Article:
From Job 34:14, 15 we learn that there are two things that man (or any other conscious earthly creature) must have in order to be and stay alive: spirit and breath. There we read: “If he [God] sets his heart upon anyone, if that one’s spirit [Hebrew, ruʹahh] and breath [Hebrew, neshamahʹ] he gathers to himself, all flesh will expire together, and earthling man himself will return to the very dust.” Also the Bible speaks of Jehovah God as “the One laying out the earth and its produce, the One giving breath to the people on it, and spirit to those walking in it.”—Isa. 42:5.
We know that the first man was formed by God out of the “dust of the ground,” that is, the elements taken from the soil. At the time of Adam’s creation, God caused the billions of cells in his body to live, to have in them the force of life. This active life force is what is meant here by the word “spirit” (ruʹahh). But for the life force to continue in each of Adam’s billions of cells, they needed oxygen, and this was to be provided by breathing. So, God next “breathed into his nostrils the breath [neshamahʹ] of life.” Then Adam’s lungs began to function and thereby sustain by breathing the life force in his body cells.—Gen. 2:7, AV.
This was similar to the case of certain newborn babies. Although there is life in the baby when born, it sometimes does not begin to breathe right after birth. The doctor finds it necessary to spank the child to make it start breathing, for without breath the child would soon die. So, too, the life in Adam’s body cells had to be sustained by the breathing process in order for Adam to carry on the activities of a living person.
Whereas the human soul is the living person himself, the spirit is simply the life force that enables that person to be alive. The spirit has no personality, nor can it do the things a person can do. It cannot think, speak, hear, see or feel. In that respect, it might be likened to the electric current of a car’s battery. That current can ignite the fuel to make the engine produce power, cause the headlights to shine, sound the horn, or cause the car’s radio to produce voices and music. But, without the engine, headlights, horn or radio, could that battery current do any of these things by itself? No, for it is merely the force that enables the equipment to perform and do such things.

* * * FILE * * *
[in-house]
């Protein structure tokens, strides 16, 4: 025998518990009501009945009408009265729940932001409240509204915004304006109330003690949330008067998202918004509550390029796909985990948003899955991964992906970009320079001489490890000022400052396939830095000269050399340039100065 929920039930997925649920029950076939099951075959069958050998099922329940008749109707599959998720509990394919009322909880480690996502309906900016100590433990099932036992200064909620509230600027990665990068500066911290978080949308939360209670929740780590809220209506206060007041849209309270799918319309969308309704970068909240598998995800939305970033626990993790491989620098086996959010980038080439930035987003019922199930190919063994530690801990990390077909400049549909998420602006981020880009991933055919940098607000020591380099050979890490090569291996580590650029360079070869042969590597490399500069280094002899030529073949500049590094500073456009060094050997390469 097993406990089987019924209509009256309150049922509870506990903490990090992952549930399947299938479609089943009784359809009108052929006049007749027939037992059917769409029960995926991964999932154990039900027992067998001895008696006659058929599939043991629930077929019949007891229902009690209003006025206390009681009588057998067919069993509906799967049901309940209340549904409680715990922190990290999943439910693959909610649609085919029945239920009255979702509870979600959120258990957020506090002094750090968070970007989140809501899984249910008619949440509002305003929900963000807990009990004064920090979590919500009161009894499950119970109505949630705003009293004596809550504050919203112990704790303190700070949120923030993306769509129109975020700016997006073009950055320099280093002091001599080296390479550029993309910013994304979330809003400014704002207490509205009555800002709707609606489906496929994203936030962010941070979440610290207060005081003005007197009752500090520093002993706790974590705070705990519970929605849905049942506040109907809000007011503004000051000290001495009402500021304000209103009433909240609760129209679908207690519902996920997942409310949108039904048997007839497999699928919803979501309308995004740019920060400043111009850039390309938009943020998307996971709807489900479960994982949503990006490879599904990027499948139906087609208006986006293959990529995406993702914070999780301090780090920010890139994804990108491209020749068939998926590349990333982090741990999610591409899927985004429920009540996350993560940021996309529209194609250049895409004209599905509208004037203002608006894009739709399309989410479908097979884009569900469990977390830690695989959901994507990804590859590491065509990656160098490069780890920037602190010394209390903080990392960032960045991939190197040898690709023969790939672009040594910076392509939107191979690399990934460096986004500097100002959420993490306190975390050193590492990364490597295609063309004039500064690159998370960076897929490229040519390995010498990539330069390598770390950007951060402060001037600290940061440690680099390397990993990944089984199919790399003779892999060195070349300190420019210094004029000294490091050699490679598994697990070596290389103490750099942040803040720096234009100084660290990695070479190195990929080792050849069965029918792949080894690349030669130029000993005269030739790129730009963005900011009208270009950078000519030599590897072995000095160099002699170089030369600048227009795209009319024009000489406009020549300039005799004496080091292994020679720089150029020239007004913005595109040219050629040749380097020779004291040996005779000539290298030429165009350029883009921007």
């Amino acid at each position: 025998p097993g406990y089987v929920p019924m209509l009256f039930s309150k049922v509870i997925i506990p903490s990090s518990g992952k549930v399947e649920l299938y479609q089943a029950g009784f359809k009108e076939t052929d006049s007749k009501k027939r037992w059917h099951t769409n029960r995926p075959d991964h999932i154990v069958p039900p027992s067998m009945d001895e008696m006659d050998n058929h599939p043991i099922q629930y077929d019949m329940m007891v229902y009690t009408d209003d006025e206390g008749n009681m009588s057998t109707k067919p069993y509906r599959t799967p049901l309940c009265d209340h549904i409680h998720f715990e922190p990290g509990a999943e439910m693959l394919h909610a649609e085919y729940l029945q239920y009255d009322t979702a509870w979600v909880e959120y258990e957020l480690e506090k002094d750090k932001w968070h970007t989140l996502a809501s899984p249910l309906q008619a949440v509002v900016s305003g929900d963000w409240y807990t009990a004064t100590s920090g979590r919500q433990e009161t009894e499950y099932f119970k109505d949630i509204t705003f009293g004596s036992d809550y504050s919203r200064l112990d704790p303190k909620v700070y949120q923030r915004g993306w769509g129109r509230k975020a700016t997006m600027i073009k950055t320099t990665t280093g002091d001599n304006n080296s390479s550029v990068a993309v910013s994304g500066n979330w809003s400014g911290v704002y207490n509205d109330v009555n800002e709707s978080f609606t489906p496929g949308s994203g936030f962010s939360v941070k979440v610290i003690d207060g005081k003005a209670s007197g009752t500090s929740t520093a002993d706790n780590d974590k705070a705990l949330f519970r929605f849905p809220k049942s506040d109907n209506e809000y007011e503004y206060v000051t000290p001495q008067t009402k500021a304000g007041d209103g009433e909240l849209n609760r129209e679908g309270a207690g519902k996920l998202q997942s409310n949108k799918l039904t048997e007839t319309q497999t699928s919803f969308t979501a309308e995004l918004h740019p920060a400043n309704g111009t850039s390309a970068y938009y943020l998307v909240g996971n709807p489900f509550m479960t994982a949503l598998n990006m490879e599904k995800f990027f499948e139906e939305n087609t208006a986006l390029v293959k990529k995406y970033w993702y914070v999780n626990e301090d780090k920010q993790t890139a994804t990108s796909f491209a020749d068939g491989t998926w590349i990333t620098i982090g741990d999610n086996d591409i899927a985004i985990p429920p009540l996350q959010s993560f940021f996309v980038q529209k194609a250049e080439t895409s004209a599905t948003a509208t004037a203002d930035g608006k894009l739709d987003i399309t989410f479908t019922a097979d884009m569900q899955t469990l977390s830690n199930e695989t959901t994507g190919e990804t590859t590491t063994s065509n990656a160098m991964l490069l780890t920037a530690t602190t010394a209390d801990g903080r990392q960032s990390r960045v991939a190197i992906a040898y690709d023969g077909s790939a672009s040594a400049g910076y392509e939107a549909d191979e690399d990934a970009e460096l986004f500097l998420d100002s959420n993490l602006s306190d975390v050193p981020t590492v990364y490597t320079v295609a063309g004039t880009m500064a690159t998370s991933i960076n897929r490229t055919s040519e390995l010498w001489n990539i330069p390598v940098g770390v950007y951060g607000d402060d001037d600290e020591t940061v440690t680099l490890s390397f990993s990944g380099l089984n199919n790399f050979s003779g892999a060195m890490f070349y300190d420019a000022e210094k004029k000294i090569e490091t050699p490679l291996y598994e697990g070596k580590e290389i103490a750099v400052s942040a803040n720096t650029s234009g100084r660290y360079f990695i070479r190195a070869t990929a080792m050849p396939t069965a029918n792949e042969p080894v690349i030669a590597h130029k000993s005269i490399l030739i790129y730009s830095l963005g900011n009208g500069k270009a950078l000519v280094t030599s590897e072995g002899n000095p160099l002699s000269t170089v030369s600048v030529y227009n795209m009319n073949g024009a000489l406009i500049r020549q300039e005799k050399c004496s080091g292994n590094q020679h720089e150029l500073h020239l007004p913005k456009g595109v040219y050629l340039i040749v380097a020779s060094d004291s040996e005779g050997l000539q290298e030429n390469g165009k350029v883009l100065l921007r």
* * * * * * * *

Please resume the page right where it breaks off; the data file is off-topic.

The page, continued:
This spirit or life force is found in all living creatures, being passed on from parents to offspring at the time of conception. Thus, God told Noah that he would cause a flood of waters “to bring to ruin all flesh, in which the active force [ruʹahh, spirit] of life is,” both of animals and men.—Gen. 6:17, margin, 1953 edition; see also Ge 7:15, 22, AV, marginal reading.
Because they all have this same life force or spirit, man and the animals die in a similar manner. For that reason, Ecclesiastes 3:19, 20 says: “There is an eventuality as respects the sons of mankind and an eventuality as respects the beast, and they have the same eventuality. As the one dies, so the other dies; and they all have but one spirit [ruʹahh] . . . All are going to one place. They have all come to be from the dust, and they are all returning to the dust.”